Control over our borders is one of the defining attributes of statehood: in short, a state cannot be truly self-governing unless it can ultimately exercise control over who can and cannot enter that country. Unsurprisingly, the better we do economically as a country, the greater the number of people who want to come here, but our public services are now under relentless strain as they struggle to cope with the number of people arriving. It may be true that European immigrants have paid more in taxes than they have taken out in benefits, but the tangible provision of Government services simply cannot keep up. It takes time to build houses, establish GP surgeries, hospitals, and schools, and with the strain that we see on public services today, it is obvious that the increase in our population is having a significant social impact on our nation.

We must be realistic about the length of time that it takes for people to integrate into British society, and it is not unreasonable to say that such a rapid increase in population—including some people from very different cultures—has led to tension within our towns and communities. However, I believe that the overwhelming majority of people who have travelled to these shores and chosen to make their home in Britain are thoroughly admirable people who are prepared to uproot their entire lives to make a new life for themselves. I welcome those people, so let me be clear that it is not immigration but uncontrolled immigration that I believe is unsustainable. If we are serious about achieving more sustainable levels, it is imperative that we first reassert sovereignty over our national borders.

Through our ever closer integration with the European Union, I fear that we have lost sight of our place in the world as a global, trading nation, neglecting our close ties with the English-speaking world and Commonwealth, and instead aligning ourselves most closely with the one region of the world where economic growth is stagnating. My Bill would repeal all legislation that prevents the United Kingdom from asserting sovereignty over our national borders, freeing ourselves to look to the wider world and to enable the brightest and best talent to come to Britain, attracting highly skilled workers from Canada, India, Australia, the Caribbean, Africa, the Americas and the far east, as well as from Europe.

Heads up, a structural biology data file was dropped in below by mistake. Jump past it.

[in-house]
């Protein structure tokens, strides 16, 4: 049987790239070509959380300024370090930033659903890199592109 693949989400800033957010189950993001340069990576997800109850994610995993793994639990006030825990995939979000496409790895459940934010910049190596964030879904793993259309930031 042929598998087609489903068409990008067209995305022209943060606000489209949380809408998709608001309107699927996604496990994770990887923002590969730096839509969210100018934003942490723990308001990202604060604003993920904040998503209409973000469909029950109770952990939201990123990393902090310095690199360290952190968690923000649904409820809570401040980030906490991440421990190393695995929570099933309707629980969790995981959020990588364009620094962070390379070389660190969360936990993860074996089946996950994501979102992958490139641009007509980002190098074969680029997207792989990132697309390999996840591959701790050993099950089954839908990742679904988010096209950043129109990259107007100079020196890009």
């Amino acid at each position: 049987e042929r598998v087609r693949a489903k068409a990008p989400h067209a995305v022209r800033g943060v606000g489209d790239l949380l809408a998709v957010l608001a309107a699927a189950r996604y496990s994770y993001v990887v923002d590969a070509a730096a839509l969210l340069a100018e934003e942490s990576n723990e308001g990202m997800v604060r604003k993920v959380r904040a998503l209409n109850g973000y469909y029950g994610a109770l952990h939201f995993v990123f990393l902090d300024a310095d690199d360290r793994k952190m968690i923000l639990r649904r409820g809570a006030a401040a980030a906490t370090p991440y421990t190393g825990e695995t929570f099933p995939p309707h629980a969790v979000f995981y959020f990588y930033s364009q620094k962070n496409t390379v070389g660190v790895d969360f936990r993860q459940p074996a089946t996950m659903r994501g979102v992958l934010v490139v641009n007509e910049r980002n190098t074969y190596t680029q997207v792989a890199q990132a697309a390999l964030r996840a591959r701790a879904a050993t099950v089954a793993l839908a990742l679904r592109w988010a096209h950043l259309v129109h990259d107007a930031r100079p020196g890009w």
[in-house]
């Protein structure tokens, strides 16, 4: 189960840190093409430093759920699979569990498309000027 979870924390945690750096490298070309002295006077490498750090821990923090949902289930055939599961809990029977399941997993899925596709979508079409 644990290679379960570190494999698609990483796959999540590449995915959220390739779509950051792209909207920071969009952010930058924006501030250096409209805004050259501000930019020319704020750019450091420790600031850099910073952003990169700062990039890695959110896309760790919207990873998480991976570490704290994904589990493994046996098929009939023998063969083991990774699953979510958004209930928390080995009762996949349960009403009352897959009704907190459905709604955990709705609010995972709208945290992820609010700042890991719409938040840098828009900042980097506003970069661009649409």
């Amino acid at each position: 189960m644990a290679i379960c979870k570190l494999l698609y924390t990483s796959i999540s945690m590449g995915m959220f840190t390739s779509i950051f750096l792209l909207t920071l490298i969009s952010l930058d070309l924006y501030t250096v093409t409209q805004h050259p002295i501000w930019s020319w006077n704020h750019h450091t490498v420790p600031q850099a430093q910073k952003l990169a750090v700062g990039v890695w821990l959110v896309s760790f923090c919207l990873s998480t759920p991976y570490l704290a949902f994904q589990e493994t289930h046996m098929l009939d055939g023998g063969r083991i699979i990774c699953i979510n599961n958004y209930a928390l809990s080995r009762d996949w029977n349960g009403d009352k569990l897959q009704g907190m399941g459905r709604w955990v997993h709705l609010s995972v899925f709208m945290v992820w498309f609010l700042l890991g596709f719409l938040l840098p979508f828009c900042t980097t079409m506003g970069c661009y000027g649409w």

My Bill will give Britain a fresh start on immigration policy, restoring the right of control over our national borders to the British people and their elected Government. That must surely be the only reasonable position of a legislative body that wishes to govern in the interests of its own nation. Our immigration policy and control of our nation’s borders rightly belong under the jurisdiction of our own, sovereign, UK Parliament, and it is to achieve that goal that I commend this Bill to the House.

Photo of Natascha Engel Natascha Engel Deputy Speaker (Second Deputy Chairman of Ways and Means)

The question is that the hon. Member have leave to bring in the Bill.

Photo of Steven Baker Steven Baker Conservative, Wycombe

On a point of order, Madam Deputy Speaker. Certain Opposition Members have clearly indicated their dissent to this Bill, but they have not risen to oppose it. Can you give some indication of how the House might test the will of Members if no one opposes the Bill and see through their clearly indicated dissent by forcing a Division?

Photo of Natascha Engel Natascha Engel Deputy Speaker (Second Deputy Chairman of Ways and Means)

There are a number of ways that people can indicate their dissent, including voting against something during a Division. It is perfectly possible for Members to indicate their dissent without voting against the Bill. I will now put the Question.

Question put and agreed to.

Ordered,

That Andrew Rosindell, Mr Henry Bellingham, Mr Douglas Carswell, Sir William Cash, Mr Jeffrey M. Donaldson, Frank Field, Mr Roger Godsiff, Kate Hoey, Ian Paisley, Tom Pursglove, Gavin Robinson and Mr Laurence Robertson present the Bill.

Andrew Rosindell accordingly presented the Bill.

Bill read the First time; to be read a Second time on 22 January 2016, and to be printed (Bill 68).